What these people shared with us made me feel empowered and optimistic for the changes we fought for on Capitol Hill. But while these small wins should be celebrated, it is still not enough. Now that I am home, I have not stopped thinking about ways I can be an advocate and how I will continue to help in the fight against breast cancer.

jesse 4

What was the most impactful part of the Summit?

There were two parts that were extremely impactful:

  1. The team of people I was with from Colorado had confidence in me to conduct a meeting independently with a Colorado representative. This was when I realized I could continue fighting breast cancer with advocacy by taking it head on.
  2. Seeing all the people coming together, despite travel headaches, to take on Capitol Hill to divide and conquer this fight against breast cancer.

Explain your day on Capitol Hill.

My day on Capitol Hill was amazing. I was overwhelmed by the history of the places I was walking, and the power that exists within the walls of Capitol Hill. The day was filled with meetings where we discussed specific topics with either the Member themselves or with a staff member. We had a meeting with every Colorado representative’s office, making it a busy day of running around the Capitol. After every meeting, I walked out feeling that the topics we were discussing and the things we were asking for had be received well and had value to the representatives and their staff.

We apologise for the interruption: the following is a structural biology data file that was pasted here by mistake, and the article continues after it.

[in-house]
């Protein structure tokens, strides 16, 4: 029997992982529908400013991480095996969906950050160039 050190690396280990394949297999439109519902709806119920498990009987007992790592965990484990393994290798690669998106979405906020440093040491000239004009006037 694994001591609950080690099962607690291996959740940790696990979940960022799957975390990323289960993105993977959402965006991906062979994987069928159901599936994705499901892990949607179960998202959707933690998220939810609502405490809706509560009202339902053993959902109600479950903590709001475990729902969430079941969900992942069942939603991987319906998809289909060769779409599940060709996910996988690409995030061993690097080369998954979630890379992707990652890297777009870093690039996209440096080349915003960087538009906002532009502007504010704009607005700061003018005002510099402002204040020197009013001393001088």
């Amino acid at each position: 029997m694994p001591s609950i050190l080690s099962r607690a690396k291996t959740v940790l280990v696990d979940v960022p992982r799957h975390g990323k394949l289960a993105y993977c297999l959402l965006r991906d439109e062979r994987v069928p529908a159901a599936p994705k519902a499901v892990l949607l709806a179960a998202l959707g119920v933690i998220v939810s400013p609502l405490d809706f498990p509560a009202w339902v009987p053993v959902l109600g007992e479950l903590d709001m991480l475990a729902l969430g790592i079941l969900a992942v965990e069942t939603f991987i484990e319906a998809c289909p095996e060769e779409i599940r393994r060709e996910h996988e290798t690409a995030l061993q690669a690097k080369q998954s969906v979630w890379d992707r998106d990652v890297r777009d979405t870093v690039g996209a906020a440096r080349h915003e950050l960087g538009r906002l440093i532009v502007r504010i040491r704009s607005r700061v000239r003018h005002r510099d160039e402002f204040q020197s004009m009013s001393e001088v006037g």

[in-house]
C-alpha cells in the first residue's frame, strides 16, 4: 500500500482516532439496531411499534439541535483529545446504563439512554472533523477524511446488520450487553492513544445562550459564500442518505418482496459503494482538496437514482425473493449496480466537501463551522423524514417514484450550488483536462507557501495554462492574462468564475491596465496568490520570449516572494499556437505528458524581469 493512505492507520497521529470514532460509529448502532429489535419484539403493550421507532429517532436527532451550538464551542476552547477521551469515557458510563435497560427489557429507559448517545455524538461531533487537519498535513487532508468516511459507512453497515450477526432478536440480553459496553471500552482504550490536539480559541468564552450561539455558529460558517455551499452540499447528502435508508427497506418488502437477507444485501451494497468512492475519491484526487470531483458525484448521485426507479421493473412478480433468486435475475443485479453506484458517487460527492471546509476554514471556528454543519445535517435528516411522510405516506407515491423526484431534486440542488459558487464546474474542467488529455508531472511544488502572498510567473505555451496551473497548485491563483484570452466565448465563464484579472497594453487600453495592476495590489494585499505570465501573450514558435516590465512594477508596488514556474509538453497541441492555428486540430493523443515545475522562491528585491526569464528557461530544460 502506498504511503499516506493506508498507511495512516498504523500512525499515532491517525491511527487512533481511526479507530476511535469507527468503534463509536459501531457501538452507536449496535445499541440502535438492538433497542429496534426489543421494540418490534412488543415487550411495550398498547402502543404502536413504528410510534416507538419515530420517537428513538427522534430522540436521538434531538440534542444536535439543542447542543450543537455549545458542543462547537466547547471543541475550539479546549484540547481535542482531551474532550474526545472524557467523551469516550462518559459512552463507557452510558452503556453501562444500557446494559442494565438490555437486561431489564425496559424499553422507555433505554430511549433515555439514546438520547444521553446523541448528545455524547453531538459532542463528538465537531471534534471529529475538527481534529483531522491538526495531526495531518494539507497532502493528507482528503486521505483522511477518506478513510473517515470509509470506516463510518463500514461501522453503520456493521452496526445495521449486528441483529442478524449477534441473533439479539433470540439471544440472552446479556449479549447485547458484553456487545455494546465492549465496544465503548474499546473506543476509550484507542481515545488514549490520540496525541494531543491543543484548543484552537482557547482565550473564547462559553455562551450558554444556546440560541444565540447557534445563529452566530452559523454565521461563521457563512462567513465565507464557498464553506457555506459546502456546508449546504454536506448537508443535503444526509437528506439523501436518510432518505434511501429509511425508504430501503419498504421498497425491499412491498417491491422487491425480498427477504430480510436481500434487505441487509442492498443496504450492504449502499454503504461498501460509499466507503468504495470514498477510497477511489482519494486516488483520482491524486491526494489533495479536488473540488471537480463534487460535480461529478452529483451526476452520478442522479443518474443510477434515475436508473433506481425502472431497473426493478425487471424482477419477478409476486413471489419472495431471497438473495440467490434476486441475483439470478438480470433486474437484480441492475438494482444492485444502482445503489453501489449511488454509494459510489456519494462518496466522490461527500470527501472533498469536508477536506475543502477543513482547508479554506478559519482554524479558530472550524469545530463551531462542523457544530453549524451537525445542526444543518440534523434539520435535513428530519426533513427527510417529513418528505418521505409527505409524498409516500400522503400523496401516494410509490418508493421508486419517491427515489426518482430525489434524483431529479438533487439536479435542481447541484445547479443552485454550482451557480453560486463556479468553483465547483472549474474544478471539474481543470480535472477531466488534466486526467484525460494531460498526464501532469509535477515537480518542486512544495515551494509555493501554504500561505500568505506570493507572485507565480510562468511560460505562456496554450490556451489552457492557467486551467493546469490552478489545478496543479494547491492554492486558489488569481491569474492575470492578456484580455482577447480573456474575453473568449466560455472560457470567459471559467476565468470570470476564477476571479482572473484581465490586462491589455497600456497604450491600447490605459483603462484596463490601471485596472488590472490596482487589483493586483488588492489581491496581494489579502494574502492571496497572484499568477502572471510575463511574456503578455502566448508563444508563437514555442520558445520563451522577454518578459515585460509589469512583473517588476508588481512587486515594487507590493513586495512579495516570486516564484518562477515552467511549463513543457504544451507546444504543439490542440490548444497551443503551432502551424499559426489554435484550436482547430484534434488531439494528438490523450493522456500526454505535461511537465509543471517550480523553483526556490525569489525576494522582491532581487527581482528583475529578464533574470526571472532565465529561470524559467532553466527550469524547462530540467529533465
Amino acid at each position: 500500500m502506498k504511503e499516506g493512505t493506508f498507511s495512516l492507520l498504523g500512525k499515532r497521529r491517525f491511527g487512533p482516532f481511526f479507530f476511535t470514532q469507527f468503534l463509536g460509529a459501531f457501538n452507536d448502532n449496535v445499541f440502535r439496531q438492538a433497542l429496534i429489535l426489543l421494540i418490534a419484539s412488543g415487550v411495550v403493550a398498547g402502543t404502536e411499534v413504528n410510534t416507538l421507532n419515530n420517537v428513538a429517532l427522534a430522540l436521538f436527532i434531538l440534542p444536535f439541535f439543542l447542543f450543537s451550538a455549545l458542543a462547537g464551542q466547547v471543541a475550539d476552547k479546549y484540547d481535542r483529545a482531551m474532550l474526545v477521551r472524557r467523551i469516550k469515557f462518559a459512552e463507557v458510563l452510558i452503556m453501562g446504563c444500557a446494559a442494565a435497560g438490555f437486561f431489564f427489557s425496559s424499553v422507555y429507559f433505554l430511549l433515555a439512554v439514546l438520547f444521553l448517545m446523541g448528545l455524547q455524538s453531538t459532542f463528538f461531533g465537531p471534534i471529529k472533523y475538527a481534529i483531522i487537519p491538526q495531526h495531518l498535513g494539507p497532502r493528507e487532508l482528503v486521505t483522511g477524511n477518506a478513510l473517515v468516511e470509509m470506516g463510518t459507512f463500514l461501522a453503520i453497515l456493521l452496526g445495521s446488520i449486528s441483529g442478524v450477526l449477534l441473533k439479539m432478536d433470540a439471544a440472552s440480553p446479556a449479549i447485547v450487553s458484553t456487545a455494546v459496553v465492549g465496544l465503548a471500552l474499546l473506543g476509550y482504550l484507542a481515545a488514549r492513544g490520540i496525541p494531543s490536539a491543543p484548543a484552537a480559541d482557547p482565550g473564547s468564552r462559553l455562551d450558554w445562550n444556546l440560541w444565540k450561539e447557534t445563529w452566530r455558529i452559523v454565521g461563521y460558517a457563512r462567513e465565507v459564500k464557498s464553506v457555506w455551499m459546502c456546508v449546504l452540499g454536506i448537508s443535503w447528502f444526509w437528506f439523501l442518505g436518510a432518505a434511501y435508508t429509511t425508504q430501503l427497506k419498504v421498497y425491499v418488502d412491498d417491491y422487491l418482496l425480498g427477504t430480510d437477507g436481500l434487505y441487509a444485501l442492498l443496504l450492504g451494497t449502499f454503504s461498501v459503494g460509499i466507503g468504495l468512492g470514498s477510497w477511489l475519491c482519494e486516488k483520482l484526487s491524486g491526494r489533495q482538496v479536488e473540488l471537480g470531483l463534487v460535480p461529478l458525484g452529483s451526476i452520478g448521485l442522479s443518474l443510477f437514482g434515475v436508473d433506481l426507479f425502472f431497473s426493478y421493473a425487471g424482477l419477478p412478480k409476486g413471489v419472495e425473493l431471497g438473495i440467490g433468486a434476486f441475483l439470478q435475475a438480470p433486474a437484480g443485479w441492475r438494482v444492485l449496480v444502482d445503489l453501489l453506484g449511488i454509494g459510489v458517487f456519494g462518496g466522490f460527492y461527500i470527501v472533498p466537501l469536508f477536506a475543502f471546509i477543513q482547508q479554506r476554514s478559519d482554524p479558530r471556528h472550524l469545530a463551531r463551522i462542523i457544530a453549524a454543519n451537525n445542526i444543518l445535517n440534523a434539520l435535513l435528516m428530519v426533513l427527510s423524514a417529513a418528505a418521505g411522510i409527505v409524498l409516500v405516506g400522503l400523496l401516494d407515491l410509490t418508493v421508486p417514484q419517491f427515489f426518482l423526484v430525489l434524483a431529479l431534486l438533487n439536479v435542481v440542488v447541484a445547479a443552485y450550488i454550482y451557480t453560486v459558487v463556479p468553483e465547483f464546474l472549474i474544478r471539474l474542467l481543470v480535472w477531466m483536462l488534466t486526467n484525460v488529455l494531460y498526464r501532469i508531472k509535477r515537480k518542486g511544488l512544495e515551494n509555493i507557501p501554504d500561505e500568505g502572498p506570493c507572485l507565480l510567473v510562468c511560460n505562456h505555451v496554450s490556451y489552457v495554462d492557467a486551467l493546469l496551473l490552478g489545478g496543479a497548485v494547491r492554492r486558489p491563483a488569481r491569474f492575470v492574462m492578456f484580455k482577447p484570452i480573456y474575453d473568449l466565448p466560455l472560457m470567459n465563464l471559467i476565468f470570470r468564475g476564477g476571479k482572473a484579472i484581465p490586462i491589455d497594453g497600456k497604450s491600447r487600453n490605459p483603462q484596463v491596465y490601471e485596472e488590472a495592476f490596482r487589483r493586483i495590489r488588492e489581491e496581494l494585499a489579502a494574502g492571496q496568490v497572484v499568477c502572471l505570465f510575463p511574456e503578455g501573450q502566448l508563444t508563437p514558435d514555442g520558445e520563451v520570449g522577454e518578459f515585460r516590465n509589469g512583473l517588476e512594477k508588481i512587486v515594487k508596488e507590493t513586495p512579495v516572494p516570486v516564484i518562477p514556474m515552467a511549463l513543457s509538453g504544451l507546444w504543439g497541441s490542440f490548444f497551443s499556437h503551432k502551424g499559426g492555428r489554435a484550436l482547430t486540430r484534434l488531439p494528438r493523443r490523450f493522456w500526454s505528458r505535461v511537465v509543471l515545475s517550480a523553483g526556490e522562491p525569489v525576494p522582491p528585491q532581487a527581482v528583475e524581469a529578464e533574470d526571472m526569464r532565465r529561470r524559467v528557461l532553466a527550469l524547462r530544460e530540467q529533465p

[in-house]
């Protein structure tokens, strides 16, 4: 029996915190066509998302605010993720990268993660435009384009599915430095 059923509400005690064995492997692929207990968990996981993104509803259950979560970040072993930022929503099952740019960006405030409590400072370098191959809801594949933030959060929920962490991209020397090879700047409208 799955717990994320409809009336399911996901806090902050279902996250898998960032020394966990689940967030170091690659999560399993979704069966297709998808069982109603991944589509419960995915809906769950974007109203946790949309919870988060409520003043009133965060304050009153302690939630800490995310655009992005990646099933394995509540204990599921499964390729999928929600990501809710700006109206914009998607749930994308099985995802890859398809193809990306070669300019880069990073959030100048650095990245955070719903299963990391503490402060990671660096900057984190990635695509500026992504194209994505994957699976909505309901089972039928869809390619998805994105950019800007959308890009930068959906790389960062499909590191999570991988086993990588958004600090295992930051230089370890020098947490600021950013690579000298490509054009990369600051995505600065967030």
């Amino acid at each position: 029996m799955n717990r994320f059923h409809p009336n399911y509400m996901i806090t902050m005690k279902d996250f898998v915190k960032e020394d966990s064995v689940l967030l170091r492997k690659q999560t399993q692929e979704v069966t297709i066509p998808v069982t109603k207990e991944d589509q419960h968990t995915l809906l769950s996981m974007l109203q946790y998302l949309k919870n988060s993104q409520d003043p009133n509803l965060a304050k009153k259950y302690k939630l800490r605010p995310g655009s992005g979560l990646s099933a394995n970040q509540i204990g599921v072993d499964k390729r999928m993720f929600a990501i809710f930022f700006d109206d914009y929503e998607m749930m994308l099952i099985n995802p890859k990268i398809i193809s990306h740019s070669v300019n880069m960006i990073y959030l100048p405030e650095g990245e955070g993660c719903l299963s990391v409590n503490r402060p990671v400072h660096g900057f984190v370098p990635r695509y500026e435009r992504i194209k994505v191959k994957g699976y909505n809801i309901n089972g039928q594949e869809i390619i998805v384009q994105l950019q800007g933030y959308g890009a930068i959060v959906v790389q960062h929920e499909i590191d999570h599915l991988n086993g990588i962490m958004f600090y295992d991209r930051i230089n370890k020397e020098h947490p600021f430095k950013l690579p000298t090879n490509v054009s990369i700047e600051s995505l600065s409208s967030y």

What surprised you about the Summit?

How much impact can be made in such a short period of time. Also, I was surprised to how easy it was to talk to the representatives and their staff as I was worried they would be intimidating to talk to prior to the Summit.

What can we do so everyone has a voice in government?

Educate everyone on the ease of contacting their representatives and the respect you will be given, even if just sending an email. If everyone knew how that their voice will be heard and knew how to reach out, I feel they would take the time to do it.

How can others get involved in advocacy?

Writing emails and making calls, as they are received by the representative’s office. There is also a lot of advocacy that is needed locally in every state, so if you want to become an advocate for the cause, I recommend becoming an advocate on Susan G. Komen’s website and keeping an eye out for opportunities to make your voice heard.

What does advocacy mean to you?

Advocacy means change. The education that you can provide to your representatives while being an advocate is the fuel for greater change.